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  • Convict Labor in the Portuguese Empire, 1740–1932: Redefining the Empire with Forced Labor and New Imperialism by Timothy J. Coates
  • Kerry Ward
Convict Labor in the Portuguese Empire, 1740–1932: Redefining the Empire with Forced Labor and New Imperialism Timothy J. Coates Leiden: Brill, 2014 xxvi + 205 pp., $128.00 (cloth); $128.00 (e-book)

Timothy J. Coates is without doubt the world’s leading expert on forced labor and forced migration beyond slavery and the slave trade in the longue durée of the Portuguese empire. This long-awaited second book, as Coates himself states, is a follow-on from his first, Convicts and Orphans: Forced and State-Sponsored Colonization in the Portuguese Empire, 1550–1755 (Stanford, 2001). Read together, these books cover almost four centuries of coerced labor in the Portuguese empire as the Portuguese state and its empire were forming and changing over time. Coates’s research is truly global in scope. His path-breaking books have contributed to several fields beyond Portuguese imperial history, including comparative penal transportation, comparative empire, and world history. Convict Labor in the Portuguese Empire appropriately concludes with a chapter that discusses the comparative context of what Clare Anderson has termed the global “carceral archipelago.”

Coates has a novel and transparent approach to his major sources. The prologue to the book includes a series of six prosopographies of Portuguese men born in the nineteenth century who were authors of various publications on Portuguese imperialism and penal reform. In bringing these men to the fore, Coates subtly indicates the various political positions behind some of the major sources used in the book.

The book covers the period in which Portugal’s empire was shrinking and the global system of penal transportation and exile described in Convicts and Orphans changed, especially after the independence of Brazil and its loss as an exile and imprisonment site. By the late eighteenth century only the fringe regions of Brazil were being used as exile sites, not those core regions of free settlement or mining boomtowns that attracted the greatest number of Portuguese emigrants even after independence. The shift in sites of exile reflected labor needs and first-wave colonization. Male convicts were often granted permission to be accompanied by their families into exile. After the independence of Brazil in 1822, the focus of degredo (exile) shifted to either the western or the eastern African colonies, Angola or Mozambique, respectively. Penal colonization was a main component of Portuguese imperialism in Africa, and convicts were supposed to provide cheap labor in the context of the abolition of slavery. Degredados (exiles) were concentrated increasingly in Angola as the focus of Portuguese imperial ambitions for a “second Brazil” (37).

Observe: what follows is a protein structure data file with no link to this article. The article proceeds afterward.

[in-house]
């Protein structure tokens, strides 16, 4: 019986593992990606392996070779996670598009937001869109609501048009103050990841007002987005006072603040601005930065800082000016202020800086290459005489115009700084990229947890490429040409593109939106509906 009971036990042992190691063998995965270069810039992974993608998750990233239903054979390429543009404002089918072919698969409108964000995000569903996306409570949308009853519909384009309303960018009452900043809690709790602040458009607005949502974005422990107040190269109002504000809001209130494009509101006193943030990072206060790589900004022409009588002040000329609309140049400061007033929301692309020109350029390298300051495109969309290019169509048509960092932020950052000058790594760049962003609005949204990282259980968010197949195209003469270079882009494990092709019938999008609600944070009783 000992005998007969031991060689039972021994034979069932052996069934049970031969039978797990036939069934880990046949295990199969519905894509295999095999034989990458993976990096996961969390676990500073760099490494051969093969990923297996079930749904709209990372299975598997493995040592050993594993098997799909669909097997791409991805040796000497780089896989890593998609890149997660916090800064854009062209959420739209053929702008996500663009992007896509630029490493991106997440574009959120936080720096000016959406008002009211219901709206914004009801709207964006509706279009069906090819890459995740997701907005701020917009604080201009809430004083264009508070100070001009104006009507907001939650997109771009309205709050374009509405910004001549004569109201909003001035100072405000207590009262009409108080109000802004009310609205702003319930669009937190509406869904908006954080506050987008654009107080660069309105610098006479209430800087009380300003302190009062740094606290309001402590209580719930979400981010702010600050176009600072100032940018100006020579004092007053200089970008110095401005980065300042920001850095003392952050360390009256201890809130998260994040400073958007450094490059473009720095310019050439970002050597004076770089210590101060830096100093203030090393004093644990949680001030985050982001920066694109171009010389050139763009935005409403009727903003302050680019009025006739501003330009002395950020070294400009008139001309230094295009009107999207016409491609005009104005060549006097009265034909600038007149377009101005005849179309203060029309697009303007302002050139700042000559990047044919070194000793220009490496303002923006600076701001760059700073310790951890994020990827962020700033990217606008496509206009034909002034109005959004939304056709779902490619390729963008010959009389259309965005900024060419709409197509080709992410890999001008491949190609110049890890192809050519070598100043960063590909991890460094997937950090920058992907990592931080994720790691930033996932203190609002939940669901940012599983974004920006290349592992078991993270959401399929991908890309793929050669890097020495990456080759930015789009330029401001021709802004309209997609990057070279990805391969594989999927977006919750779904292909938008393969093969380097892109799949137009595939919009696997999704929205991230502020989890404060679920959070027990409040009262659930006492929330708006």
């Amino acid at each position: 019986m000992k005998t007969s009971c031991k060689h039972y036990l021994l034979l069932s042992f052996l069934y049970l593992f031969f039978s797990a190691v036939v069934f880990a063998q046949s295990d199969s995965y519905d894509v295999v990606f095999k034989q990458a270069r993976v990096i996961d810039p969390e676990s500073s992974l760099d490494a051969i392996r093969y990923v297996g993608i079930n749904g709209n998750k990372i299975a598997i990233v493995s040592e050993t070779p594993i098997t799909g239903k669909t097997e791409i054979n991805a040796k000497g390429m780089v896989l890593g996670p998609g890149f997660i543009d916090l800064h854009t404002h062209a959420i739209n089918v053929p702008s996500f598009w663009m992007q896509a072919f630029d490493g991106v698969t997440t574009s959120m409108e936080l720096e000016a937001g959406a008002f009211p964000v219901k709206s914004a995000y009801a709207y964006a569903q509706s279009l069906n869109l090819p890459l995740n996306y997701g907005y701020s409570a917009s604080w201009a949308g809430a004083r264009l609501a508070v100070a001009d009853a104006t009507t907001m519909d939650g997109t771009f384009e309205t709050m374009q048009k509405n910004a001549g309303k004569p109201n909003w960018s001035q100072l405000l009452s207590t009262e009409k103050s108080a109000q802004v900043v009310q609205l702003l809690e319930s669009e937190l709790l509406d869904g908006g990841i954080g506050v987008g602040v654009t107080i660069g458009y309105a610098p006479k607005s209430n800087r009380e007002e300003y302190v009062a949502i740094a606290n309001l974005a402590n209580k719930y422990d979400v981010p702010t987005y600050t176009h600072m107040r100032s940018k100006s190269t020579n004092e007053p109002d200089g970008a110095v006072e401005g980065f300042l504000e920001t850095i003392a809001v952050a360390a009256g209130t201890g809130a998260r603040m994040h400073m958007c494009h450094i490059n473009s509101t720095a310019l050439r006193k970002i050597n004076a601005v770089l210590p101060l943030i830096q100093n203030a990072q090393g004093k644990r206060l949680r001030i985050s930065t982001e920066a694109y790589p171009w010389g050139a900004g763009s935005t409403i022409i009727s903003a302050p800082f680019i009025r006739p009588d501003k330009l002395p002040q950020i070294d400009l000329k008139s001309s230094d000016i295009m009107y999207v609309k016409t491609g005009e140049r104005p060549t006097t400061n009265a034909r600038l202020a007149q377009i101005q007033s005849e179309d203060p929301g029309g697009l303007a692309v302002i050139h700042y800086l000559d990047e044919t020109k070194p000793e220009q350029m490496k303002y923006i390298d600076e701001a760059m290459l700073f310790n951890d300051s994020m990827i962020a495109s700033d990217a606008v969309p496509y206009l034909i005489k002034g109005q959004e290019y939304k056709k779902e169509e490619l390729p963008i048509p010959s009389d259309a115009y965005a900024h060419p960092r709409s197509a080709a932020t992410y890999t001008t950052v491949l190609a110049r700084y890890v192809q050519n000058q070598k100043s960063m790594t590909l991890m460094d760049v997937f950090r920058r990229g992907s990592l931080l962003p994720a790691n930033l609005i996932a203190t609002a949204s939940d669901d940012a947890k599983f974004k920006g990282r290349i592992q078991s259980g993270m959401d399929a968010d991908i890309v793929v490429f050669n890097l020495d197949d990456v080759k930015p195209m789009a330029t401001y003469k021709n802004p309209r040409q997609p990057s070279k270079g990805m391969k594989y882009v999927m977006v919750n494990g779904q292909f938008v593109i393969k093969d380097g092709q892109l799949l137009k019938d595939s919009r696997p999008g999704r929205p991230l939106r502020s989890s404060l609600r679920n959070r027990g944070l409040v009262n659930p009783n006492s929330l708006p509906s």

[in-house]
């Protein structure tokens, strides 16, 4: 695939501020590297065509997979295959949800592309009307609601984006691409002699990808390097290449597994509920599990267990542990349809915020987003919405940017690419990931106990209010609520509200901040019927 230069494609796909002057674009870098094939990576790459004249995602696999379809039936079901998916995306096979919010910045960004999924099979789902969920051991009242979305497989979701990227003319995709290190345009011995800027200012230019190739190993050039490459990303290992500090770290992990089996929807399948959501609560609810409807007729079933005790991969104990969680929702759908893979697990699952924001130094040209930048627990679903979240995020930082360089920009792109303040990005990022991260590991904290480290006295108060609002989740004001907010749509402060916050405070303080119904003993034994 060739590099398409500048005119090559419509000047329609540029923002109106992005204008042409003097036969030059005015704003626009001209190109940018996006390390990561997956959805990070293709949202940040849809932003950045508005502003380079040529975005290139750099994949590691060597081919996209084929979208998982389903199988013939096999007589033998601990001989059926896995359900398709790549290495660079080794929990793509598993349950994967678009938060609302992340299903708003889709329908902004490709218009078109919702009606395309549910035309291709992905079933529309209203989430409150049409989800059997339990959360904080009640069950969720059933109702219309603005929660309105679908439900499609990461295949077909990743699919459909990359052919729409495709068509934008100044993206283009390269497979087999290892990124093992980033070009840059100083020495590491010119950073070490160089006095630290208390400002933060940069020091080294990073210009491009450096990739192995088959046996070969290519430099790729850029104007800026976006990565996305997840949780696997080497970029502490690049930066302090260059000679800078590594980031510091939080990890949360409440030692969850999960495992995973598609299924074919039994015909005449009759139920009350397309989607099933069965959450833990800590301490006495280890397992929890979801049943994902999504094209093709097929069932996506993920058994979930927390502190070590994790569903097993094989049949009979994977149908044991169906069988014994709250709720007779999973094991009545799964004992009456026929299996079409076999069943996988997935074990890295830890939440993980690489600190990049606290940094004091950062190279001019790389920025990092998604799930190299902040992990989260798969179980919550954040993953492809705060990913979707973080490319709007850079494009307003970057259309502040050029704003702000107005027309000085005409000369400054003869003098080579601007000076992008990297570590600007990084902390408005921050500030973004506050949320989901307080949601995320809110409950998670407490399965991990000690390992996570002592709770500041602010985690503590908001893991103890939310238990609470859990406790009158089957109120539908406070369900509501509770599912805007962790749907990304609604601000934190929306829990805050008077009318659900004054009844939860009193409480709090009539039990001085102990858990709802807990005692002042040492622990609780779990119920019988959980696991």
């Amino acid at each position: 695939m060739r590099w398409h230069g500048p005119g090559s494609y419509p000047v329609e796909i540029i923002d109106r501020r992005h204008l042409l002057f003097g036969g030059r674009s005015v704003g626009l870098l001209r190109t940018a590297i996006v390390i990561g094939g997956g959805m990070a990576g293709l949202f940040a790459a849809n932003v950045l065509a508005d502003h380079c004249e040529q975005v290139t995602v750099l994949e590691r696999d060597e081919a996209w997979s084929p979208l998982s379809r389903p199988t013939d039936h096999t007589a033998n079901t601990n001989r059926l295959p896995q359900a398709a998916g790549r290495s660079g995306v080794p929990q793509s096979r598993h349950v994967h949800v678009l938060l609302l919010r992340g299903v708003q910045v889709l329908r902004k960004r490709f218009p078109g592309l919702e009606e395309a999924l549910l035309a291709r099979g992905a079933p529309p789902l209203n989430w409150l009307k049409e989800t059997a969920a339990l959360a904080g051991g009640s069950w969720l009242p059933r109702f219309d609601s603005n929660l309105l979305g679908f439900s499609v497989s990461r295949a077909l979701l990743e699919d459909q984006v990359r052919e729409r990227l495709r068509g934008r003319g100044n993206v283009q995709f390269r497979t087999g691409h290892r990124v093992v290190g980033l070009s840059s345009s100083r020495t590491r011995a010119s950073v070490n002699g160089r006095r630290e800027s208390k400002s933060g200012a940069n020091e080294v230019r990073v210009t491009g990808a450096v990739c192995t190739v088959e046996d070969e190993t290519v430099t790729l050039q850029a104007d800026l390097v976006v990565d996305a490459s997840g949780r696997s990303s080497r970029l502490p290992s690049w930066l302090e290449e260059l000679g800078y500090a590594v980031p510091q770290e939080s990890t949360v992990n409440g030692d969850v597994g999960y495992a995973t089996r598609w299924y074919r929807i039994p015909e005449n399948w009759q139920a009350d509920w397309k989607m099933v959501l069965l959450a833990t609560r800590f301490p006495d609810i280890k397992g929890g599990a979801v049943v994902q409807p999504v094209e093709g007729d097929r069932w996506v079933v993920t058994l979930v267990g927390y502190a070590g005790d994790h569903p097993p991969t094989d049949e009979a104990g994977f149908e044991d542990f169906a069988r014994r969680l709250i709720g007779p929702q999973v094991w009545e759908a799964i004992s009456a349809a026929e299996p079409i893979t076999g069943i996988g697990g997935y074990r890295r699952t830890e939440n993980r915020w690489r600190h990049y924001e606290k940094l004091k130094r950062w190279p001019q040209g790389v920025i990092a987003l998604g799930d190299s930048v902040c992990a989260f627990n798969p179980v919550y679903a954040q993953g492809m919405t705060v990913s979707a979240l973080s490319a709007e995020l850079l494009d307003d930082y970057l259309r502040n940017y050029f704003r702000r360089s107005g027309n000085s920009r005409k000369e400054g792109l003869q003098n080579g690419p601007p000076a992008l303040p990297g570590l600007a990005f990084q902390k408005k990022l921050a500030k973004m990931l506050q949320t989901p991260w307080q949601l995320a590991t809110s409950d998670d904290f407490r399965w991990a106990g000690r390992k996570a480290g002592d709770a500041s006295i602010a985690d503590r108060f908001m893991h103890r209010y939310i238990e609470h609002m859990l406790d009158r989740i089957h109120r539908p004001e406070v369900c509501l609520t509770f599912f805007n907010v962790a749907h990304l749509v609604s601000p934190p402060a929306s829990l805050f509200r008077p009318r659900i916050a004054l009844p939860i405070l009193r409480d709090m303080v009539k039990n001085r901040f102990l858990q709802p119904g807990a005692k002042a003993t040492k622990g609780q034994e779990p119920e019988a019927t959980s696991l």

Degredados were mostly poor, white urban men; only about 5 percent were women. Those from Portugal, the Atlantic colonies, and Mozambique were sent to Angola. Criminals from the Portuguese Indian Ocean colonies and settlements were sent to Mozambique. Women were generally not married and were implicitly expected to marry and settle in their places of exile. Convicts performed all kinds of manual labor [End Page 100] in Angola, particularly the construction of infrastructure in the colony. Penal reform influenced the classification and treatment of exiles with the possibility of rehabilitation through work. Although the degredados reached almost a third of the white population of Angola, they did not fulfill the state’s expectations of providing a permanent Portuguese colonial population, as many repatriated home after the end of their sentences or after having been granted a pardon.

Coates explicitly acknowledges that he does not deal with race as a category of analysis in penal transportation because it was not a factor in the treatment of convicts in Angola and Mozambique. This is very unlike the British empire, where penal transportation was strictly segregated, with the Australian colonies being reserved for convicts of European origin while Indian convicts, as Clare Anderson has shown, were sent to various British settlements around the Indian Ocean. The Portuguese government itself looked to British penal transportation to Australia as its ideal model of penal colonization, although its ambitions were never achieved. Angola’s and especially Luanda’s reputations as penal colonies retarded free immigration...


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